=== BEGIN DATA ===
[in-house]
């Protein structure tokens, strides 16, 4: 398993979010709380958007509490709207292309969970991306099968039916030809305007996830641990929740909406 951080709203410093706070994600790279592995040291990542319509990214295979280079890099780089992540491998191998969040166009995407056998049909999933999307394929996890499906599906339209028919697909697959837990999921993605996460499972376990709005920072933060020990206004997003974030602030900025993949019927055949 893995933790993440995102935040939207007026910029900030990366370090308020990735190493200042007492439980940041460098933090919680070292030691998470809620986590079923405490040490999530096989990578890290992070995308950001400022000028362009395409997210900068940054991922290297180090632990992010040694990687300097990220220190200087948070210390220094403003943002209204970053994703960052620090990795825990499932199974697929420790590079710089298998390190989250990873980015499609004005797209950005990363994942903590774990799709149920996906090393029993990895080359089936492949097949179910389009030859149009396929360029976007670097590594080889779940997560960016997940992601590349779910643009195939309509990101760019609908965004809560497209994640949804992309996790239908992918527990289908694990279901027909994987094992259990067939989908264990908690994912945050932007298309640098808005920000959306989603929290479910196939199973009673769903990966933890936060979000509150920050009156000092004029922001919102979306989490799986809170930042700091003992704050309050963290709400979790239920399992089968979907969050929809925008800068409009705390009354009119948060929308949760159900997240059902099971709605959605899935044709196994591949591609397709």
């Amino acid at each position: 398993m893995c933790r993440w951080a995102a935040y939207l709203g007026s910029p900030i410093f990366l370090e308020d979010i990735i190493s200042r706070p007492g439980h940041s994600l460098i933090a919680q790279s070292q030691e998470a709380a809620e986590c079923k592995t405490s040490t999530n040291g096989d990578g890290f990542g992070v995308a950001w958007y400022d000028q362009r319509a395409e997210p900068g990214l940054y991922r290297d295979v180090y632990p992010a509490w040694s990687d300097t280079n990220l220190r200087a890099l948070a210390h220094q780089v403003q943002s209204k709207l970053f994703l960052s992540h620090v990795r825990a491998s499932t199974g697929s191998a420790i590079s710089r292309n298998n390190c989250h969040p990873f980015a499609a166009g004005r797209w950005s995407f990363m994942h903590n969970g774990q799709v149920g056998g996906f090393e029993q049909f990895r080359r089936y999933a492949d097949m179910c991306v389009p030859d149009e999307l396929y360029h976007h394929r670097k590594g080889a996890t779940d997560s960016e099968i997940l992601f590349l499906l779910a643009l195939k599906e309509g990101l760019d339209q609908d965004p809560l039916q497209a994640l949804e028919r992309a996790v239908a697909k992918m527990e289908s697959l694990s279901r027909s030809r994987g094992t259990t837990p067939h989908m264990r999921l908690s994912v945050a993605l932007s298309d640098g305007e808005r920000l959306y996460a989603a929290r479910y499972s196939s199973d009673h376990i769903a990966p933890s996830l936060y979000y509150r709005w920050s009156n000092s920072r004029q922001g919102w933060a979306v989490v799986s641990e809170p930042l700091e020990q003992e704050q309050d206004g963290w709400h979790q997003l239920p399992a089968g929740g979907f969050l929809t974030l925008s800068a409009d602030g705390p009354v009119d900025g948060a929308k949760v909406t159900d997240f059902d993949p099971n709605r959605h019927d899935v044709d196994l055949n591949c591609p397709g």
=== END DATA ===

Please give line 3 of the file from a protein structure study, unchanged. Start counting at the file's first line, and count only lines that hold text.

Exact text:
């Amino acid at each position: 398993m893995c933790r993440w951080a995102a935040y939207l709203g007026s910029p900030i410093f990366l370090e308020d979010i990735i190493s200042r706070p007492g439980h940041s994600l460098i933090a919680q790279s070292q030691e998470a709380a809620e986590c079923k592995t405490s040490t999530n040291g096989d990578g890290f990542g992070v995308a950001w958007y400022d000028q362009r319509a395409e997210p900068g990214l940054y991922r290297d295979v180090y632990p992010a509490w040694s990687d300097t280079n990220l220190r200087a890099l948070a210390h220094q780089v403003q943002s209204k709207l970053f994703l960052s992540h620090v990795r825990a491998s499932t199974g697929s191998a420790i590079s710089r292309n298998n390190c989250h969040p990873f980015a499609a166009g004005r797209w950005s995407f990363m994942h903590n969970g774990q799709v149920g056998g996906f090393e029993q049909f990895r080359r089936y999933a492949d097949m179910c991306v389009p030859d149009e999307l396929y360029h976007h394929r670097k590594g080889a996890t779940d997560s960016e099968i997940l992601f590349l499906l779910a643009l195939k599906e309509g990101l760019d339209q609908d965004p809560l039916q497209a994640l949804e028919r992309a996790v239908a697909k992918m527990e289908s697959l694990s279901r027909s030809r994987g094992t259990t837990p067939h989908m264990r999921l908690s994912v945050a993605l932007s298309d640098g305007e808005r920000l959306y996460a989603a929290r479910y499972s196939s199973d009673h376990i769903a990966p933890s996830l936060y979000y509150r709005w920050s009156n000092s920072r004029q922001g919102w933060a979306v989490v799986s641990e809170p930042l700091e020990q003992e704050q309050d206004g963290w709400h979790q997003l239920p399992a089968g929740g979907f969050l929809t974030l925008s800068a409009d602030g705390p009354v009119d900025g948060a929308k949760v909406t159900d997240f059902d993949p099971n709605r959605h019927d899935v044709d196994l055949n591949c591609p397709g």